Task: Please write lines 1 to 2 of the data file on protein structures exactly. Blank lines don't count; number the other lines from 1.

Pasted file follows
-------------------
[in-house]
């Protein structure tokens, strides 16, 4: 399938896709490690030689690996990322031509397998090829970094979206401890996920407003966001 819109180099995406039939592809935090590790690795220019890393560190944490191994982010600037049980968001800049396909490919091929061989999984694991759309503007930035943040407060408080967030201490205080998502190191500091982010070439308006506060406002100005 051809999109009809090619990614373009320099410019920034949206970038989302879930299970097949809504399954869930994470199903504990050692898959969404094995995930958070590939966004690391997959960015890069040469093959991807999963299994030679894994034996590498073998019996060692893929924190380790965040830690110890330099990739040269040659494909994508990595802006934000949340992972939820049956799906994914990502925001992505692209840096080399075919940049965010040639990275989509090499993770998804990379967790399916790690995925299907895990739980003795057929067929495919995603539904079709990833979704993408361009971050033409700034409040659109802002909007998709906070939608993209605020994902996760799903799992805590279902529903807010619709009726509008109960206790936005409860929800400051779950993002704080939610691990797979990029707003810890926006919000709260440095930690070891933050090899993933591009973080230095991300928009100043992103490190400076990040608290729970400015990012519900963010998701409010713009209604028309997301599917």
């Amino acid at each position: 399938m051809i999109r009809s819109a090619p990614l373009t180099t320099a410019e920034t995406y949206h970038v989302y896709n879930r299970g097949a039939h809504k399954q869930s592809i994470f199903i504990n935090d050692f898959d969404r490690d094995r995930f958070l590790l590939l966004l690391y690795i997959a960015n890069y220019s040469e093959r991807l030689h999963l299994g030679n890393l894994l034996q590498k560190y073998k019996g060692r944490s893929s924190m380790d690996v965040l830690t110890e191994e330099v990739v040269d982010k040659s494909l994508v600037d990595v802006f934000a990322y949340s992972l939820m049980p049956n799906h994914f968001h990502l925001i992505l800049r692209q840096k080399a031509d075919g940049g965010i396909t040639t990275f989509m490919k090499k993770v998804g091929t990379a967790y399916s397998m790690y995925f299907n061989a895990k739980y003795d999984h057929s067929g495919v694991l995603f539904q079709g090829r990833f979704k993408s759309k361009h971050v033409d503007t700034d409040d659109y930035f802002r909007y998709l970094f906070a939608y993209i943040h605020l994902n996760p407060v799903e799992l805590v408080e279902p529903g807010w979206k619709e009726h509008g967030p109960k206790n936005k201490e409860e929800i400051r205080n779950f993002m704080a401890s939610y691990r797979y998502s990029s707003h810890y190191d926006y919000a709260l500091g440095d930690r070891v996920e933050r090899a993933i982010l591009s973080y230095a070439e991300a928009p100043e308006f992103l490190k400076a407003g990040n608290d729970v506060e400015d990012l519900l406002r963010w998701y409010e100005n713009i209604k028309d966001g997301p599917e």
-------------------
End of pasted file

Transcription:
[in-house]
């Protein structure tokens, strides 16, 4: 399938896709490690030689690996990322031509397998090829970094979206401890996920407003966001 819109180099995406039939592809935090590790690795220019890393560190944490191994982010600037049980968001800049396909490919091929061989999984694991759309503007930035943040407060408080967030201490205080998502190191500091982010070439308006506060406002100005 051809999109009809090619990614373009320099410019920034949206970038989302879930299970097949809504399954869930994470199903504990050692898959969404094995995930958070590939966004690391997959960015890069040469093959991807999963299994030679894994034996590498073998019996060692893929924190380790965040830690110890330099990739040269040659494909994508990595802006934000949340992972939820049956799906994914990502925001992505692209840096080399075919940049965010040639990275989509090499993770998804990379967790399916790690995925299907895990739980003795057929067929495919995603539904079709990833979704993408361009971050033409700034409040659109802002909007998709906070939608993209605020994902996760799903799992805590279902529903807010619709009726509008109960206790936005409860929800400051779950993002704080939610691990797979990029707003810890926006919000709260440095930690070891933050090899993933591009973080230095991300928009100043992103490190400076990040608290729970400015990012519900963010998701409010713009209604028309997301599917």